This meta-analysis reviewed 82 school-based, universal social and emotional learning (SEL) interventions involving 97,406 kindergarten to high school students (M<sub>age</sub> = 11.09 years; mean percent low socioeconomic status = 41.1; mean percent students of color = 45.9).
Thirty-eight interventions took place outside the United States. Follow-up outcomes (collected 6 months to 18 years postintervention) demonstrate SEL's enhancement of positive youth development.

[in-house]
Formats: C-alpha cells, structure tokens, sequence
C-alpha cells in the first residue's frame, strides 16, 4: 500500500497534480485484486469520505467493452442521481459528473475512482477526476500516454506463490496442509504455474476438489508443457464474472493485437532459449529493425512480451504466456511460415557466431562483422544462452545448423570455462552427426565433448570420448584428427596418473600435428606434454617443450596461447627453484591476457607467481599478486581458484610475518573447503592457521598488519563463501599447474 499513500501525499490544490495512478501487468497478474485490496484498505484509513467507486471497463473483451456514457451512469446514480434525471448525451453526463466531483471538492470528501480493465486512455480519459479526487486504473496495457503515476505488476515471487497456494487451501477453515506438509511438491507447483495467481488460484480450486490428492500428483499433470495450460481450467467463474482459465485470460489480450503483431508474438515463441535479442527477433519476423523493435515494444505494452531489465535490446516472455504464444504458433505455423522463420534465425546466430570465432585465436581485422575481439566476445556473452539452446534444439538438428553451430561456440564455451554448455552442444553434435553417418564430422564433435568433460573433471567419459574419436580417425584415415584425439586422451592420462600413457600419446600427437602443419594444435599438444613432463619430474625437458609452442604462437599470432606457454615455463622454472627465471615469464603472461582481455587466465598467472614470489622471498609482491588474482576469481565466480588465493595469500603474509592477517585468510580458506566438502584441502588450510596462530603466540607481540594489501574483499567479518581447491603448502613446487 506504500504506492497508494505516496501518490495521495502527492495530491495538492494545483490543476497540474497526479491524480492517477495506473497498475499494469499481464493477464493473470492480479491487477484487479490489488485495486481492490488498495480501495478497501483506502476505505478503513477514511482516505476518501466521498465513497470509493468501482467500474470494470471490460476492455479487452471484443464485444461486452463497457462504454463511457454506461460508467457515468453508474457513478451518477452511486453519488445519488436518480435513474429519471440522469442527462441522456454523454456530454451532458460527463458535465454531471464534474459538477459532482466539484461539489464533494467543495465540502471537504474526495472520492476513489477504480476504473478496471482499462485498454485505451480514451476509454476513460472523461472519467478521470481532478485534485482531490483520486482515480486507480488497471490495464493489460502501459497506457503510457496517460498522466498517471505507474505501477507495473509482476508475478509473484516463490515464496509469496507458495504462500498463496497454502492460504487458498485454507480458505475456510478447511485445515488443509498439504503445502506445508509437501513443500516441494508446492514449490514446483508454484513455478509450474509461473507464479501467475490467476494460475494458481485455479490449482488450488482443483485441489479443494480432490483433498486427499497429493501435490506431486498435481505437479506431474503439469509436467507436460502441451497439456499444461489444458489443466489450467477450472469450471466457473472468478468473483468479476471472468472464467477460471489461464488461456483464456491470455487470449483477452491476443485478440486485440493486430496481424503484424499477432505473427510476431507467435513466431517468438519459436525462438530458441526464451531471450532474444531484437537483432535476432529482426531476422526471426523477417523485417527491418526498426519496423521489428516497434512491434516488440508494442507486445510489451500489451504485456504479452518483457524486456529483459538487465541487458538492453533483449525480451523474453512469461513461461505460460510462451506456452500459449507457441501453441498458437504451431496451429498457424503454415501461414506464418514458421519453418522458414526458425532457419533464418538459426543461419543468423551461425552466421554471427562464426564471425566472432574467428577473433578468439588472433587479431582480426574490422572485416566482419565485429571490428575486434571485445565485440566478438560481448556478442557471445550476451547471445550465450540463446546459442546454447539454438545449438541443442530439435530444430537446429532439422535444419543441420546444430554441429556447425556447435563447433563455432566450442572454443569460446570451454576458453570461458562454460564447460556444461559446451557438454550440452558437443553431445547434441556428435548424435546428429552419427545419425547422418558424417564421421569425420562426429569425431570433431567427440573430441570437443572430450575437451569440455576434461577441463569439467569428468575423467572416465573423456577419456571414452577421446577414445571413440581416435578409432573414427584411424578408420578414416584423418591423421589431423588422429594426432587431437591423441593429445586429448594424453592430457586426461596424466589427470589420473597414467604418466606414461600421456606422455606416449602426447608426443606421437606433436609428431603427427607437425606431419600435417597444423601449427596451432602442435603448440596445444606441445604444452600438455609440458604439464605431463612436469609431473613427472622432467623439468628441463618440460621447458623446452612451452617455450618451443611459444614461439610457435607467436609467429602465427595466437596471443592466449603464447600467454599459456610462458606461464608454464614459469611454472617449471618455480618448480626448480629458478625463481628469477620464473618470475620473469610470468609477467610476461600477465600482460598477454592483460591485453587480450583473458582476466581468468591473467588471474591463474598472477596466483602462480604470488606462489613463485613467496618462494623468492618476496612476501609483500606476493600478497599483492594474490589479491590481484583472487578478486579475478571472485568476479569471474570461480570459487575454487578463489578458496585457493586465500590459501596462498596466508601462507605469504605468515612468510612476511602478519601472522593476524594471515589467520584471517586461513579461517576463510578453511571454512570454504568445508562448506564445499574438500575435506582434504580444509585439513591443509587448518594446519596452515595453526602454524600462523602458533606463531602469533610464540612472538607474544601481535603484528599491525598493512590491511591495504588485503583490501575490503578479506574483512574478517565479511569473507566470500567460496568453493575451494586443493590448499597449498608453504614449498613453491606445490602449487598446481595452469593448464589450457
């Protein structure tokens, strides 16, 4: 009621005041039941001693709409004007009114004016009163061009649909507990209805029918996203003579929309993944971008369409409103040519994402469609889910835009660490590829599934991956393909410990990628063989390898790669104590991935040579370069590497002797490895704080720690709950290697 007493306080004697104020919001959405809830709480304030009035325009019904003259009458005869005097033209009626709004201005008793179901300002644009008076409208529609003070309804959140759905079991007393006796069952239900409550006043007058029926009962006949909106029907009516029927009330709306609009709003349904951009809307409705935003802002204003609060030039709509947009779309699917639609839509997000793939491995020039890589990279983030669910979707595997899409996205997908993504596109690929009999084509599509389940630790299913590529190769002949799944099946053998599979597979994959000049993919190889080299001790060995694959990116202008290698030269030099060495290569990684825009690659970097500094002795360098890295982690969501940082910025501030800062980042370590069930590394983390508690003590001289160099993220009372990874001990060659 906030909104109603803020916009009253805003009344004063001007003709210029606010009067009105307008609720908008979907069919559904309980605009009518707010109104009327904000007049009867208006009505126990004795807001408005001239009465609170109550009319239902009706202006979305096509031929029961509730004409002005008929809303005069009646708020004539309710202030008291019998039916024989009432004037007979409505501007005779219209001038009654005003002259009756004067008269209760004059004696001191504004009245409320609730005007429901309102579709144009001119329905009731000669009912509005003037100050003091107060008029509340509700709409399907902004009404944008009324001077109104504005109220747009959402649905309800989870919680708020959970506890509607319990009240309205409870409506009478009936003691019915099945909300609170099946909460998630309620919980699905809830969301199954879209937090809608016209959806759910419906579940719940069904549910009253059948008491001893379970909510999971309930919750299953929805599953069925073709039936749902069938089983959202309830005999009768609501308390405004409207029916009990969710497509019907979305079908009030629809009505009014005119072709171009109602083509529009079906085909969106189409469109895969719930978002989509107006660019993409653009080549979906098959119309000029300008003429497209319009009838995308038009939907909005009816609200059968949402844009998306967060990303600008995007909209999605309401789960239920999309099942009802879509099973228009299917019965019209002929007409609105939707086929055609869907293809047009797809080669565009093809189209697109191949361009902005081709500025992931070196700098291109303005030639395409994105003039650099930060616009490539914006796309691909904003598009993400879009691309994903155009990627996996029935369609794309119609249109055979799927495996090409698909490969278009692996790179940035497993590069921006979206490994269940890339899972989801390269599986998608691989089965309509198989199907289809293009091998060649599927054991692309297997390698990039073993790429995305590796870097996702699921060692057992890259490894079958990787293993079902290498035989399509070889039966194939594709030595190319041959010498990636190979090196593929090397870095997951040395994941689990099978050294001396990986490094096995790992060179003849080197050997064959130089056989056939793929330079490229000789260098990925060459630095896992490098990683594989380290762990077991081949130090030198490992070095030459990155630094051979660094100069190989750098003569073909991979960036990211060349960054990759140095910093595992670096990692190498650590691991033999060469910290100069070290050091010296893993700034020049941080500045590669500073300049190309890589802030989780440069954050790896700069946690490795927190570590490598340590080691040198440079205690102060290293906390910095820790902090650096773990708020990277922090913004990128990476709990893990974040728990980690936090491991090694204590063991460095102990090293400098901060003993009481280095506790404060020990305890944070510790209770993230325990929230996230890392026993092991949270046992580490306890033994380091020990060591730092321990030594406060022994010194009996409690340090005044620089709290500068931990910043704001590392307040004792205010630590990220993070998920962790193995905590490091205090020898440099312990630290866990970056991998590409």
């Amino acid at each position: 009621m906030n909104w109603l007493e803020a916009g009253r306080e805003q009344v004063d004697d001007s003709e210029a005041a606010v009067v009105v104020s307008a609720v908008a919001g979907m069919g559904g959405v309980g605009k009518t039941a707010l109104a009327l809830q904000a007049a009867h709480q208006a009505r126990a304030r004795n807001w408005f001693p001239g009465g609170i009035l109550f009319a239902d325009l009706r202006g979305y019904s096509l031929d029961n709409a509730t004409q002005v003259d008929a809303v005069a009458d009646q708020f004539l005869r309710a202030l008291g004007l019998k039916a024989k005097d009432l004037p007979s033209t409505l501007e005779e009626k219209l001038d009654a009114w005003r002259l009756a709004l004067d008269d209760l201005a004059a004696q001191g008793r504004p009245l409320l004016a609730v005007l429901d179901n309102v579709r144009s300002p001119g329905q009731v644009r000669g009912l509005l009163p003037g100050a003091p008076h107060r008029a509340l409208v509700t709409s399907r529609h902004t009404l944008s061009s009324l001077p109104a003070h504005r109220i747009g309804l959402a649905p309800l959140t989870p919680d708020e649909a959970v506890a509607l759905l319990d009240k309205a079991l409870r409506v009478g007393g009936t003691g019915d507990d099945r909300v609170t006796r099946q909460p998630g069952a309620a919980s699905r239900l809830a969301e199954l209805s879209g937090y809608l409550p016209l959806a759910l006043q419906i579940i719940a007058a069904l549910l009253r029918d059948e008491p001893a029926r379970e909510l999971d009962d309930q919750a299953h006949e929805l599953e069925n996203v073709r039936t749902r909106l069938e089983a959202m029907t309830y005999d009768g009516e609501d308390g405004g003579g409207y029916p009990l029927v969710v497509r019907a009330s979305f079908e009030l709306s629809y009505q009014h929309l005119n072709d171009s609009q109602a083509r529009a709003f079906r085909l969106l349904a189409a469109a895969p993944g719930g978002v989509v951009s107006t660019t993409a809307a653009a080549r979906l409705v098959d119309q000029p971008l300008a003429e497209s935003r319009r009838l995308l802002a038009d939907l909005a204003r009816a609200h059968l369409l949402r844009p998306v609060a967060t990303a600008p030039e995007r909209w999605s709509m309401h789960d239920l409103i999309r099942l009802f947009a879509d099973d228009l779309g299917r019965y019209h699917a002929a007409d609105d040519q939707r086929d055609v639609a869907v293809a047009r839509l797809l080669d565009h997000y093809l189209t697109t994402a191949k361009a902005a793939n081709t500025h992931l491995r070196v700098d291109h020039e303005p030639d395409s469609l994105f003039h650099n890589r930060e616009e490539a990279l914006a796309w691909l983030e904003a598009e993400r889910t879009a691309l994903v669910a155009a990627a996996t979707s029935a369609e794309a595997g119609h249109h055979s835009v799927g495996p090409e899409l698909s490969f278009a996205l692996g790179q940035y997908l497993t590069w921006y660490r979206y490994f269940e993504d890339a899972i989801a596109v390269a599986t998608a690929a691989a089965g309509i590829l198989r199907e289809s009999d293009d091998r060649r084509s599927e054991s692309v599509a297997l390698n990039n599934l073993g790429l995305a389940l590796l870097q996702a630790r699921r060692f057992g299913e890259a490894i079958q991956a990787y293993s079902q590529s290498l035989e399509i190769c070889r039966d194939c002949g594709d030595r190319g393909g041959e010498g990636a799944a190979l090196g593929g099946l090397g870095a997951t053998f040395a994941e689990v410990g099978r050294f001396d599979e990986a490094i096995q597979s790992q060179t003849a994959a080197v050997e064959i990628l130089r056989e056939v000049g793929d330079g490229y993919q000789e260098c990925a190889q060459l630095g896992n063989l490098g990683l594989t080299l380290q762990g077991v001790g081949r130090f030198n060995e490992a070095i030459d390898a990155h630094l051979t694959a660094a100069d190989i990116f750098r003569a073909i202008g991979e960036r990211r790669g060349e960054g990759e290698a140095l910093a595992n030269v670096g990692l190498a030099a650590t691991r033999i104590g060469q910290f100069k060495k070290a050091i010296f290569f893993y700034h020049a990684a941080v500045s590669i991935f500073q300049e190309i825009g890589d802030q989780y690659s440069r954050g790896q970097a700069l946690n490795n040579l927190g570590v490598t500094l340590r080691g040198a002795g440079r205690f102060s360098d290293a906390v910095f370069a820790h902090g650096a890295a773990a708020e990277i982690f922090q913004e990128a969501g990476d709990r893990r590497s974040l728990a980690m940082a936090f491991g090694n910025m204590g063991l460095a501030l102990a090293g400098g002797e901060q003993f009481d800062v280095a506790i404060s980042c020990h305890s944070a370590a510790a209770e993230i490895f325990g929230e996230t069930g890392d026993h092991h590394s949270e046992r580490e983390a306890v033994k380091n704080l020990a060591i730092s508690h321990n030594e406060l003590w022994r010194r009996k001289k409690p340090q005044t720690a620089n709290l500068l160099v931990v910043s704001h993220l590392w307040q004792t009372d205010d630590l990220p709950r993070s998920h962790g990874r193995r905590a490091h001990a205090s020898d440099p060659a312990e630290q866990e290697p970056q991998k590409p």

Participants fared significantly better than controls in social-emotional skills, attitudes, and indicators of well-being. Benefits were similar regardless of students' race, socioeconomic background, or school location.
Postintervention social-emotional skill development was the strongest predictor of well-being at follow-up. Infrequently assessed but notable outcomes (e.g., graduation and safe sexual behaviors) illustrate SEL's improvement of critical aspects of students' developmental trajectories.
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